By Mary Martin

Oakland can well be spoken of as "A town that moved up the ridge." When the water rose behind the Bull Shoals Dam, it would have covered much of the town of Oakland. However, as was the custom of the fast-thinking, hard-working people of that area, they began to plan to move up the ridge away from the water. Uncle Sam paid the property owners for the loss of their farms, homes, stores, lots, etc.

Oakland had its beginning under the name of Orcutt Flat. Orcutt Flat became a thriving place for areas for miles around to trade for needed supplies. Thinking back through the years, Mrs. Ethel Campbell Denton, widow of Ed Denton, relayed some of its very interesting and informative history. Some of the following was given to us by Mrs. Eunice Hollingsworth Gilbert:

"Jim Mashburn (grandfather of Ethel Campbell Denton) along with his six children, Jane, Low, Drucilla, Jinny, Matthew and Jeffrey, helped build the first (Methodist) church and school house (same building) at Orcutt Flat. It was built of logs and put together with wooden pegs. For heating it had a fireplace. The benches were made of hewed logs with six wooden pegs for legs. This building was located just west of Norton's store, near the Homer Rea home."

"W. M. Fears was the first postmaster at Orcutt Flat (now Oakland). The name was changed to Oakland somewhere around 1900. This new name was probably chosen because of the many big beautiful oak trees at that place."

"Some of the earliest family names remembered were: Hensley, Mashburn, John Bryant, John Garrison, the Abe Sewell family, Patterson, Bill and Bert Wingate families, J. N. Griffin, Allsup, Alteridge, Pruitt, John Winters, Layton, Snow, Frost, Due, Hail, and the Pete Osterman family.

Doc Smith, who was an Indian and always wore his Indian headdress in public, was a horse doctor and had a little girl named Red Cloud.

Other names were Tom Mallonee (owner of Government still), Andrew Weir, Jim Shew, L. E. Billings (postmaster at one time), Wilkins Taylor, Truman Anglin, Gilbert, Hogan (John Cal, Shorty Cal, George, and Cage).

Some of the people were really old-timers and had originally come from Georgia. They brought some colored slaves with them. When these slaves died, they were buried in the Hogan Cemetery."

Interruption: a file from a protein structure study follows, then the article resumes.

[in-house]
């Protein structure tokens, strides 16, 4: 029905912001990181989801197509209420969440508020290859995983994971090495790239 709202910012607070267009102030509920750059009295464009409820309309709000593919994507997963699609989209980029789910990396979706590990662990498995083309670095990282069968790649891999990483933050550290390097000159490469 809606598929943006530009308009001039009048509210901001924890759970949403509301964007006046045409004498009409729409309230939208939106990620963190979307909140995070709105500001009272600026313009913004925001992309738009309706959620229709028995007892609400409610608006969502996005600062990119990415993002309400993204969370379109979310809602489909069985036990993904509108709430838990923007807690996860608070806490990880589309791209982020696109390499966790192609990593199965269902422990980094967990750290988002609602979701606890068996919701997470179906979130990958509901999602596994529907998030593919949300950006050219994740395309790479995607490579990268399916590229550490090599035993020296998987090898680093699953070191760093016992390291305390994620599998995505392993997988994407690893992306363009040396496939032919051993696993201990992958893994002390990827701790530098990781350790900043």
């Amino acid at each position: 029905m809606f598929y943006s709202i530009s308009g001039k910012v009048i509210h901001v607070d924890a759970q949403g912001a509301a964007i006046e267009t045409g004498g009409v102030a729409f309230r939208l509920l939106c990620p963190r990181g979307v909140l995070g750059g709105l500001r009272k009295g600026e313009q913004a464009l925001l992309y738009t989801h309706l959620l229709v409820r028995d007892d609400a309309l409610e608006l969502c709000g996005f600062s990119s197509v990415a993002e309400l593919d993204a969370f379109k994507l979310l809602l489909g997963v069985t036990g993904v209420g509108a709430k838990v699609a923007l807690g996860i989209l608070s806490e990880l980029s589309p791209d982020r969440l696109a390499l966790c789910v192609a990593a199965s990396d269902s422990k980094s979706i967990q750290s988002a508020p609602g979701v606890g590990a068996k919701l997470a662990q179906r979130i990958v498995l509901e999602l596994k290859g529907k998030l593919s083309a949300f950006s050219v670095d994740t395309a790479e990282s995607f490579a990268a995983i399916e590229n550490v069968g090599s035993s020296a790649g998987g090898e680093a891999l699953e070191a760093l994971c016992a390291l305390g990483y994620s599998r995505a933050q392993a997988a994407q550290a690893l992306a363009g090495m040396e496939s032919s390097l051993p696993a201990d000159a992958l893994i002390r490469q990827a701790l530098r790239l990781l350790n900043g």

Other older family names included in Mrs. Denton's list are: Pasco, Hillhouse, Al Gilbert, Wallace Hightower family, Pace, Poplin, Cal Cornell family and the Hollingsworth family.

"The Hollingsworth families consisted of two brothers, Robert A. and Lemuel," Mrs. Denton related. "Robert was a bachelor. His brother had a wife and fifteen children. They moved to Orcutt Flat and built quite a business there with their flour and gristmill, a sawmill, a cotton gin, and a general store."

"The flour and grist mill was started in 1871. It took seven years to complete the building which was a large three-story structure. However, they were grinding wheat and corn soon after the structure was started. The mill was water-powered."

"The wheat and corn grinding continued until 1933. The sawmill was near the flour mill. In front of these buildings was their general store. In this place everything from calico to corkscrews was sold. The store was leased to Dr. Small."

Oakland also had what might now be called a mall which consisted of five stores. It was constructed somewhere in the 1880-1890 period. It had five stores in one building with a long connecting porch. These stores were separated by partitions. Merchants who operated stores there were Norton, Dick Evans, Sam Orcutt, Layton, and Jenks Griffin. The stores all burned one night. Later, some of the merchants rebuilt. J. N. Griffin, after rebuilding his store, operated it for some time then sold it to Lee Hayes. Lee Hayes afterward sold to Sam Martin.